Cecil Castellucci -- indie-rock star, young adult author, and all round cool-ass polymath -- has joined forces with illustrator Nate Powell (Swallow Me Whole) to produce The Year of the Beasts, an extraordinary hybrid of young adult novel and graphic novel. Beasts is the story of Tessa and her younger sister Lulu, townie girls in a place where holidaymakers come for the summer, and the year they discovered boys. The carnival comes to town every June, and Tessa and Lulu go, and it is young Lulu, not Tessa, who finds herself kissing Charlie, the boy that Tessa has had a crush on forever. The summer yawns before them, as the sisters and their friends navigate the stormy, irrational seas of romance and hormones and coming of age, in a prose narrative that lays its characters' hearts raw and bare in that way that Castellucci is so good at.
Interleaved with these prose chapters are chapters from an allegorical graphical story, a comic about a girl who has become an avatar of Medusa and must attend high-school, despite the fact that when the scarf covering her snake-hair slips, she turns her schoolmates to stone, just as she has done to her parents. These comic-book chapters are a mystery to be solved by the riddle, which comes together in the final chapter.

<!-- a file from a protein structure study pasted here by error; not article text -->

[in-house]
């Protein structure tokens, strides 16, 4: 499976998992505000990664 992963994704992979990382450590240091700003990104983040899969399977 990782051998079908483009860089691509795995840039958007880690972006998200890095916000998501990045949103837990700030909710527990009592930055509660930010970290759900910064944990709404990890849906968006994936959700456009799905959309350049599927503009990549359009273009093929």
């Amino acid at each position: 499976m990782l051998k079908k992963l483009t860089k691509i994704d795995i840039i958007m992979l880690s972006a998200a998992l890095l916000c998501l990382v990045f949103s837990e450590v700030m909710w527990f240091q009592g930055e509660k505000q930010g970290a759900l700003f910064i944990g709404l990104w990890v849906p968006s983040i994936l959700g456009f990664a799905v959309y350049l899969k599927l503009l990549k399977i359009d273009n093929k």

Year of the Beasts is one of those stories whose earlier chapters are a kind of greased slide that makes the reader hurtle faster and faster toward an unseen landing, hinting at different possibilities until the climax is revealed in a thunderbolt, and it is at once inevitable, unforeseen, and terrible.
Year of the Beasts
The Electronic Frontier Foundation has announced the winners of the 2017 Pioneer Awards, “which recognize leaders who are extending freedom and innovation on the electronic frontier.” They are whistleblower Chelsea Manning, Techdirt editor Mike Masnick and free expression defender Annie Game.
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Back in 2011, The New York Review of Books inducted Daniel Pinkwater’s classic Lizard Music into its canon with a handsome little hardcover edition; today they follow that up with a stylish, jazzy paperback, priced to move at $10.
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Guaranteeing your privacy online goes way beyond checking the “Do Not Track” option in your browser’s settings. To ensure that your internet activity is totally hidden from Internet Service Providers, advertisers, and other prying eyes, take a look at Windscribe’s VPN protection. It usually costs $7.50 per month, but you can get a 3-year subscription […]
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